News » Virtual Sung Symposium Centers on Wellness, Longevity

Virtual Sung Symposium Centers on Wellness, Longevity

A group of leading experts in the fields of wellness and longevity discussed topics including nutrition, precision medicine, lifestyle medicine, and health data during the George Washington University (GW) School of Medicine and Health Sciences (SMHS) third annual Patrick & Marguerite Sung Symposium.

The symposium, sponsored by the SMHS Office of Integrative Medicine and Health, was held for the first time completely online, with speakers sharing slides and information through the digital WebEx platform.

Speakers included Valter Longo, PhD, Edna M. Jones Professor of Gerontology and Biological Sciences and director of the Longevity Institute at the University of Southern California; Joel Dudley, PhD, director of the Institute for Next Generation Healthcare at Mount Sinai Health System; Kaylan Baban, MD, MPH, chief wellness officer at SMHS, The GW Medical Faculty Associates, and GW Hospital; and Nick Patel, adjunct instructor of clinical research and leadership at SMHS and founder and CEO of Wellable, a digital platform for employee wellness.

Patrick Sung, PhD, JD `77, welcomed attendees to the symposium, sitting alongside his wife, Marguerite. He said they were excited to learn from all four experts about living a long and healthy life, topics that anyone can find interest in. “We’re looking forward to an exciting and informative symposium,” he said.

The Office of Integrative Medicine and Health was made possible with a generous donation of $500,000 from the Sungs in 2017.
Longo, the event’s Theodore and Cynthia Birnbaum Memorial speaker, focused his talk on longevity and the mechanisms of aging in mice, and how those mechanisms can be translated to humans. He spoke at length about how diet can greatly impact the process of aging. 

He is known for his studies on the role of fasting and nutrient response genes on cellular protection in aging and diseases, and for proposing that longevity is regulated by similar genes and mechanisms in many eukaryotes, which are organisms whose cells have a nucleus enclosed within membranes. His lab recently published its findings from a study on the Fasting Mimicking Diet (FMD).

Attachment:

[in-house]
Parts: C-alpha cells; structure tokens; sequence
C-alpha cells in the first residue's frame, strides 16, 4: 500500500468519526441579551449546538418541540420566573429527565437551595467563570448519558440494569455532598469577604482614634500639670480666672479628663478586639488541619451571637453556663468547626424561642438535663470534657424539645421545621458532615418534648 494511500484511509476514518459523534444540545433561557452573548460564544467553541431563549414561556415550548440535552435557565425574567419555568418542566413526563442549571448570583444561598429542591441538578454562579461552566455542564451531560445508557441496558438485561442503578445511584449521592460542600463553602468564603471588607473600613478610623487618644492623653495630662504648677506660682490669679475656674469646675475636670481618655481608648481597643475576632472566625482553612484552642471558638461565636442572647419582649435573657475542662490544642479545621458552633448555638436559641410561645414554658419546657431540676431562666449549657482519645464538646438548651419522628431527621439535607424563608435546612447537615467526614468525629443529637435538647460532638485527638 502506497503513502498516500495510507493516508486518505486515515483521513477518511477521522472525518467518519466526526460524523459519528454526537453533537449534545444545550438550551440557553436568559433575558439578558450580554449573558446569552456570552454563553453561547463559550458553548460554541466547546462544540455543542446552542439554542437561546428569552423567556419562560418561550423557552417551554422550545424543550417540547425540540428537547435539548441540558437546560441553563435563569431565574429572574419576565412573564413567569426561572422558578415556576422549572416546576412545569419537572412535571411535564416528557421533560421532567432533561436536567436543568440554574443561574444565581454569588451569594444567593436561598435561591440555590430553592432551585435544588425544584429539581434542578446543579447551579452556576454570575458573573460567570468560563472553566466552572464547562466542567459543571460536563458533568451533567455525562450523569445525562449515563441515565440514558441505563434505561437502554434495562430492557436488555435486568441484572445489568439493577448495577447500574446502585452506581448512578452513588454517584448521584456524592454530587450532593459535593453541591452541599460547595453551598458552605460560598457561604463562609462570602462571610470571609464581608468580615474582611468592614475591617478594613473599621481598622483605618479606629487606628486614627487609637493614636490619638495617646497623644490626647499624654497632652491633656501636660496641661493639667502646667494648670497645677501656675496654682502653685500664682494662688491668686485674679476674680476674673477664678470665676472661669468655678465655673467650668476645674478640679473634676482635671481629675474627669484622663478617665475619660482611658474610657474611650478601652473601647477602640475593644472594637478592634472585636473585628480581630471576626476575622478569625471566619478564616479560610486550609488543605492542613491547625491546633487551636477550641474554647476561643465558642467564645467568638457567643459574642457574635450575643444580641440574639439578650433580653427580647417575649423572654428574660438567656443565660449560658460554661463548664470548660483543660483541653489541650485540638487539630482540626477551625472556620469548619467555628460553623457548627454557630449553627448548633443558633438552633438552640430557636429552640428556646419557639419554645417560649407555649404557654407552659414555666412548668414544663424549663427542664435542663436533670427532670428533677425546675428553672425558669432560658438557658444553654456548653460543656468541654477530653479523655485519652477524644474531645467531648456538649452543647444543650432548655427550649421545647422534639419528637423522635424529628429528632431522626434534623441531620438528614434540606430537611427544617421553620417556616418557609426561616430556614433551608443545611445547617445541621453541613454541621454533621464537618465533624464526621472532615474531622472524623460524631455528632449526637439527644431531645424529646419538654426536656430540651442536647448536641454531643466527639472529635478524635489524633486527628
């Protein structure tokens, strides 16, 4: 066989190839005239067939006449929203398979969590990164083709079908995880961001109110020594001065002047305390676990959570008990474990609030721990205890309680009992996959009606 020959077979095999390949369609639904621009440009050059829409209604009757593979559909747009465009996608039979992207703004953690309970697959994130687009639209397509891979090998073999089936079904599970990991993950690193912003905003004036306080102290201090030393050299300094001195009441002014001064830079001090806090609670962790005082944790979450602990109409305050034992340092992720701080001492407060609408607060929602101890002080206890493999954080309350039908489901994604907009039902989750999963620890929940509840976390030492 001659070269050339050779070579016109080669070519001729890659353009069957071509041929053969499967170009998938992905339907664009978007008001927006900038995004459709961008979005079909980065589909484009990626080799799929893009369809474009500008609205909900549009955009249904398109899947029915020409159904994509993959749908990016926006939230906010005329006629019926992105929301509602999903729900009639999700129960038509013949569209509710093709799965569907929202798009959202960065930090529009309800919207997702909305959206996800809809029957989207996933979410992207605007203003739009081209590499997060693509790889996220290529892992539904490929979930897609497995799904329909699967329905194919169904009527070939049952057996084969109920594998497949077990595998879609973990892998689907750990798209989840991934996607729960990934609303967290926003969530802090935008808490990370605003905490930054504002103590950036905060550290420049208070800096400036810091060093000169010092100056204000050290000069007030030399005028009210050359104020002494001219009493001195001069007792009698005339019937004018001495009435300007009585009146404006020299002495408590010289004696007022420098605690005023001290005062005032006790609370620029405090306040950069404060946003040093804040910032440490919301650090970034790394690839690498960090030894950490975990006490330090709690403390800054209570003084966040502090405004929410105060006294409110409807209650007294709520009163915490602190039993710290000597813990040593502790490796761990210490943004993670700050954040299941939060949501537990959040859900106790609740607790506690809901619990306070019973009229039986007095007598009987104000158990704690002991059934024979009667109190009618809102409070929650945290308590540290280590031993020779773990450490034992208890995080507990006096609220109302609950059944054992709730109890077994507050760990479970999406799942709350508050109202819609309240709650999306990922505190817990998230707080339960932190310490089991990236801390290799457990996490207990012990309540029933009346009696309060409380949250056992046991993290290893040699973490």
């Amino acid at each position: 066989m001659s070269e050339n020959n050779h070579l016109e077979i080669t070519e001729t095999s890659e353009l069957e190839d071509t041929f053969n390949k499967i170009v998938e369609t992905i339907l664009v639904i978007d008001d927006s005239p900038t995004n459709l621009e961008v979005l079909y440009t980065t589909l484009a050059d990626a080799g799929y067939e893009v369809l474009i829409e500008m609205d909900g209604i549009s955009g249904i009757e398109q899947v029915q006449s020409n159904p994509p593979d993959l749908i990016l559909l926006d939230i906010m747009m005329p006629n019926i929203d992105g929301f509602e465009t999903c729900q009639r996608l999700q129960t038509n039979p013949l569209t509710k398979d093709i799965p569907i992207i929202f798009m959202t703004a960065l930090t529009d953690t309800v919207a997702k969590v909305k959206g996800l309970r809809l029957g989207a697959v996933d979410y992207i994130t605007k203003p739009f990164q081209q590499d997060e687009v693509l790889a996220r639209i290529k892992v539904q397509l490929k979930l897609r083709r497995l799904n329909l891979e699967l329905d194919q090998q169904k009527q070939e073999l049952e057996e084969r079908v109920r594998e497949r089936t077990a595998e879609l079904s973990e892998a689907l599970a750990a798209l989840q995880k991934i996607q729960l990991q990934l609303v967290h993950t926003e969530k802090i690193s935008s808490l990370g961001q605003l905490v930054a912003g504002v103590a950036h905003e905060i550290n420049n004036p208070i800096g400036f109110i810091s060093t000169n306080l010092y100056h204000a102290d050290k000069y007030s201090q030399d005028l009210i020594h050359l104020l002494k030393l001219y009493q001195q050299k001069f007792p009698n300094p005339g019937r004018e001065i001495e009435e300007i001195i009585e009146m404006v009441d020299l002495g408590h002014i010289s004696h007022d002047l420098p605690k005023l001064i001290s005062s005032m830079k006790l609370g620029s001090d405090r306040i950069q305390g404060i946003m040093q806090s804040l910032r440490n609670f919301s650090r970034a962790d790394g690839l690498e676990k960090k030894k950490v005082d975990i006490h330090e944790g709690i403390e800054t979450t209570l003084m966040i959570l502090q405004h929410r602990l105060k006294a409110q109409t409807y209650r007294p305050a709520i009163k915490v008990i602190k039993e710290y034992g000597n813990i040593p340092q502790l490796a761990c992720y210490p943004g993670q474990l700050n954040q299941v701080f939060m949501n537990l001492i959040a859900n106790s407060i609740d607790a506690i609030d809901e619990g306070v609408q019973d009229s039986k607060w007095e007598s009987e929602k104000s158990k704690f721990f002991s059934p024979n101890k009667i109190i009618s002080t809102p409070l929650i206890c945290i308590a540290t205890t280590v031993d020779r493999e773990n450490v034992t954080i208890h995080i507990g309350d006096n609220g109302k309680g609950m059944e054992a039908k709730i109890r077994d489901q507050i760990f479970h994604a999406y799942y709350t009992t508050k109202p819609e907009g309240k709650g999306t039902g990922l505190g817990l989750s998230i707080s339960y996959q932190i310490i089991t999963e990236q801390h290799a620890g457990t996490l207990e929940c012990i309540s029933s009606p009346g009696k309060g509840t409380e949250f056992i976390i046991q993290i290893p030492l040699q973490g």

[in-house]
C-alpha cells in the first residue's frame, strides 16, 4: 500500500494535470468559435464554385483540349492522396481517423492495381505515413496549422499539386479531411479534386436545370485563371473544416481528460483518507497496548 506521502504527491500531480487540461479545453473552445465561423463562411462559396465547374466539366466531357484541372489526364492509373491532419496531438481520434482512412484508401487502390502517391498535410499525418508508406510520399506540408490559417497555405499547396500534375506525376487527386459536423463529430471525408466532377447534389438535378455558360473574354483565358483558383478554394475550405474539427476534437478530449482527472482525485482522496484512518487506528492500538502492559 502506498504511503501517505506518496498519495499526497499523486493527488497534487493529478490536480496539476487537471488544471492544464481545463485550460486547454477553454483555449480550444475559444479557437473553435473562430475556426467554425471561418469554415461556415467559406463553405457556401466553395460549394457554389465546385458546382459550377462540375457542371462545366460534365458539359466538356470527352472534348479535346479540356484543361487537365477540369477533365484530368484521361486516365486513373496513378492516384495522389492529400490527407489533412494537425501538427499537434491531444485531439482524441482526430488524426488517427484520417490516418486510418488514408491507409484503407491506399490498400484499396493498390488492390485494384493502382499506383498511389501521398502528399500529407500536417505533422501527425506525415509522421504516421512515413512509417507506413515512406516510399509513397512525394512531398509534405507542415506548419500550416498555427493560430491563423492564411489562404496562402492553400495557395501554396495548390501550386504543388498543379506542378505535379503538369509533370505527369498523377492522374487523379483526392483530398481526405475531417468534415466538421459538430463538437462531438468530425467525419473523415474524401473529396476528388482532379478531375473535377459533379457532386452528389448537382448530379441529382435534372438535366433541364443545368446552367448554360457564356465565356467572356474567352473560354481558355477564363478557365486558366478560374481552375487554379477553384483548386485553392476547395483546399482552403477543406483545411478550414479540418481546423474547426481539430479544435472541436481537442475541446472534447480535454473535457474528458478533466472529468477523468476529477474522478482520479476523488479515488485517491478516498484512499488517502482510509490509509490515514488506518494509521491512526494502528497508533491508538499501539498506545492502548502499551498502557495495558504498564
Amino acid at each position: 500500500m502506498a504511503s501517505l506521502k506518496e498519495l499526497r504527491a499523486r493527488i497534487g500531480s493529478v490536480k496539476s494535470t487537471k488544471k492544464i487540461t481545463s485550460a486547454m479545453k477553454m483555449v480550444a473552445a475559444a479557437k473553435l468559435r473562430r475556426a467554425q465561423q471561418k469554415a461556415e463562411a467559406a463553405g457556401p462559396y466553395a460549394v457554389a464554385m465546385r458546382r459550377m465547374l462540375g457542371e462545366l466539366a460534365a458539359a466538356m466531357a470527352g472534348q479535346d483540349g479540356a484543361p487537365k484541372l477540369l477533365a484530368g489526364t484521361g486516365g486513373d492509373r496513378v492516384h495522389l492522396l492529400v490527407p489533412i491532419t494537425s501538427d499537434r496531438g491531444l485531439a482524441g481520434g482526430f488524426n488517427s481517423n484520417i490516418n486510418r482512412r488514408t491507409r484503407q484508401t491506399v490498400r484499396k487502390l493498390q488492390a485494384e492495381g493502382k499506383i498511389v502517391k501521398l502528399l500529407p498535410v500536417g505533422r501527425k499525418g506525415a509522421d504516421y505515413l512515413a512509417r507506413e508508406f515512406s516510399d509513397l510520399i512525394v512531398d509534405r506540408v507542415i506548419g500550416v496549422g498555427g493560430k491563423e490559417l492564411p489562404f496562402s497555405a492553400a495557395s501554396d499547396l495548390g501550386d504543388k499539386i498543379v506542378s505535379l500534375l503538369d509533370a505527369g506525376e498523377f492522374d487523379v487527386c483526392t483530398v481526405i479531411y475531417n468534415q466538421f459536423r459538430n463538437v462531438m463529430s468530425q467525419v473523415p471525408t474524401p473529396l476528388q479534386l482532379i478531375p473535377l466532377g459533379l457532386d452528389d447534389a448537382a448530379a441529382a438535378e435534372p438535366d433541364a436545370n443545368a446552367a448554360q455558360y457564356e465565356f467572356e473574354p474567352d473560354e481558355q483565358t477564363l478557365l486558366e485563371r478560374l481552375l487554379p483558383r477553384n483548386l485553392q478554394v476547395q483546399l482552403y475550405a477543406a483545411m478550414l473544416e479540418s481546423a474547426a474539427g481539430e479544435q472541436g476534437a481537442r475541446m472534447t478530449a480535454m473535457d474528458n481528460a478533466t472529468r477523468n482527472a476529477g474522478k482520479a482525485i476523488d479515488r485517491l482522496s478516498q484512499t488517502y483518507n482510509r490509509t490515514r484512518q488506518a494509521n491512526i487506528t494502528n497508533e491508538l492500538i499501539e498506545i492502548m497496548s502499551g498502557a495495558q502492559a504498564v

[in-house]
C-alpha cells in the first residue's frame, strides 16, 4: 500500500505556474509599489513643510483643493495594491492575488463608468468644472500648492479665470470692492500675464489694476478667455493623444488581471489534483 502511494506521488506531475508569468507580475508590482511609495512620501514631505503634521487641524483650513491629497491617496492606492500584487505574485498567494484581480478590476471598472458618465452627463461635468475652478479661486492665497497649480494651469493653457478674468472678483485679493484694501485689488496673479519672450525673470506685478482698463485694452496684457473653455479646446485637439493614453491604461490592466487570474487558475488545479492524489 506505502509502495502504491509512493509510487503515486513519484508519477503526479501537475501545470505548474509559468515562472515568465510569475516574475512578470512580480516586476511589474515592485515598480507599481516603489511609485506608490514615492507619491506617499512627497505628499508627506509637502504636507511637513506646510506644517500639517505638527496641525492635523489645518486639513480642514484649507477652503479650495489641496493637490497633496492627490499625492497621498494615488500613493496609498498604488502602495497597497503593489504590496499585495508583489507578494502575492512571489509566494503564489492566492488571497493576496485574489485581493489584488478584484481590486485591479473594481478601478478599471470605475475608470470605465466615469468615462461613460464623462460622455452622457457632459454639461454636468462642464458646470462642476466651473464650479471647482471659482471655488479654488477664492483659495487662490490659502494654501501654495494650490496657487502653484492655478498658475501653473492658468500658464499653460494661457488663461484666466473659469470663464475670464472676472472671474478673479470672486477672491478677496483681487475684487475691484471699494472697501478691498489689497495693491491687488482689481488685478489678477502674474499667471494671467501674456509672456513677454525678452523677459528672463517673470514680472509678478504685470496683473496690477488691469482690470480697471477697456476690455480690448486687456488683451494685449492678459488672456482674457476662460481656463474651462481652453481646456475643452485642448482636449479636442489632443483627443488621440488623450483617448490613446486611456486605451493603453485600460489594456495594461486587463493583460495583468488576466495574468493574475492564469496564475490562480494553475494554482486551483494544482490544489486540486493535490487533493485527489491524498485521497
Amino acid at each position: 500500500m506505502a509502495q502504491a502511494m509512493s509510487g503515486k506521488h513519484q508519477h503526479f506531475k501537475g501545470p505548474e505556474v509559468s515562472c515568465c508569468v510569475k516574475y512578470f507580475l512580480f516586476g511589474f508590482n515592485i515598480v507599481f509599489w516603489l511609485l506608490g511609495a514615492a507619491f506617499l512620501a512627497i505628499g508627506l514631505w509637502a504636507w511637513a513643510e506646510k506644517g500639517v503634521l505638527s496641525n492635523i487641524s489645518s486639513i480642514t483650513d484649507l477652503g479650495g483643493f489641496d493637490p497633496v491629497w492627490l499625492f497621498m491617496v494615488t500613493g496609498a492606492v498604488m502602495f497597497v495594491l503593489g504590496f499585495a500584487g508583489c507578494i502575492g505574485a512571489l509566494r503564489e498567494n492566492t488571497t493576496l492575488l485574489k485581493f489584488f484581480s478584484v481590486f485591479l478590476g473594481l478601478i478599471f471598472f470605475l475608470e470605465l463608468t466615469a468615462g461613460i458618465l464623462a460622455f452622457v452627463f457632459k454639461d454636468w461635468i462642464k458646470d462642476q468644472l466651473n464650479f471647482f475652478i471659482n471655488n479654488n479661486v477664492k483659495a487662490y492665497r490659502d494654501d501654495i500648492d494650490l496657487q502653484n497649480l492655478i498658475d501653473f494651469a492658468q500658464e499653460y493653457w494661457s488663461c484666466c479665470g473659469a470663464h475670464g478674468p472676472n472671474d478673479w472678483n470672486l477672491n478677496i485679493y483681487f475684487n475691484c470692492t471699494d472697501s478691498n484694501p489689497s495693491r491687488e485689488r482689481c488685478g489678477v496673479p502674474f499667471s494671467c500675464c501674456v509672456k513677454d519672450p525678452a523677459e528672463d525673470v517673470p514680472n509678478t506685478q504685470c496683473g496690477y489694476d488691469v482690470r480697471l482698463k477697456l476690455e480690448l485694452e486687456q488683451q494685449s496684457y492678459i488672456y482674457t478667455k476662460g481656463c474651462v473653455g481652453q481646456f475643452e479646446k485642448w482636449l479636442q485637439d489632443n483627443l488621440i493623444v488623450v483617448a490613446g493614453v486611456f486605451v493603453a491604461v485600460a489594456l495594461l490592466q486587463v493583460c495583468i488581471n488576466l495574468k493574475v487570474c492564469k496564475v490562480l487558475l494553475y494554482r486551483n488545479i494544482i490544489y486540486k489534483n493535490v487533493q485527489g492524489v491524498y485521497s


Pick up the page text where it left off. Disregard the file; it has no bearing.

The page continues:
“If we start this Fasting Mimicking Diet for only four days every two weeks, by 21 months or so, the mice see a renewal and rejuvenating effect,” Longo explained.

The diet for humans includes five days of fasting a month, where intake would be 1,090 calories the first day, and 725 calories for days two through five. The diet is low in carbs and high in healthy fat and fiber. 

In addition to longevity, attendees also heard from Baban about wellness and lifestyle medicine. 

The lifestyle medicine framework, she explained, can be defined through six pillars: a focus on dietary habits, physical activity, improving sleep, stress management through helpful coping mechanisms, social connections and spiritual practices, and cessation of any unhealthy habits.

Health care workers as a whole are less healthy and less engaged in wellness than the general population, she added, and they also are often subject to burnout.

Wellness programs for these workers are key, and Baban said there are certain factors that can make these programs more successful, including leadership buy-in, addressing culture, having broad definitions of wellness, flexibility, and having a data-driven approach.

“At GW we’re really investigating this idea of using lifestyle medicine as an explicit framework for our wellness initiative. This is something that we are, to my knowledge, first in doing at an academic medical center,” she noted.

Provider education on wellness, she said, is beneficial for both them and their patients. When health care workers give patients recommendations it can make a difference in healthy behaviors.

“If I don’t practice healthful behaviors, I’m much less likely to counsel my patients on them,” Baban said.

She added that, according to research, health care providers who regularly practice self-care and mindfulness experience less stress and burnout, while patients who are counseled by providers who they perceive as more mindful are more adherent to their management plans and have better health outcomes.

“We can’t extricate provider wellness from patient wellness, these are deeply entwined,” Baban said.

Technology and its connection to longevity and wellness also was an important topic during the event. Both Dudley and Patel spoke to new innovations, including enhanced health data collection through electronic health records and wearables, and how that information can help increase understanding of wellness and the impact of healthy behaviors.

Following the lectures, the experts also addressed numerous audience questions on lifestyle medicine and nutrition, big data, and more. 

Watch videos of the speakers here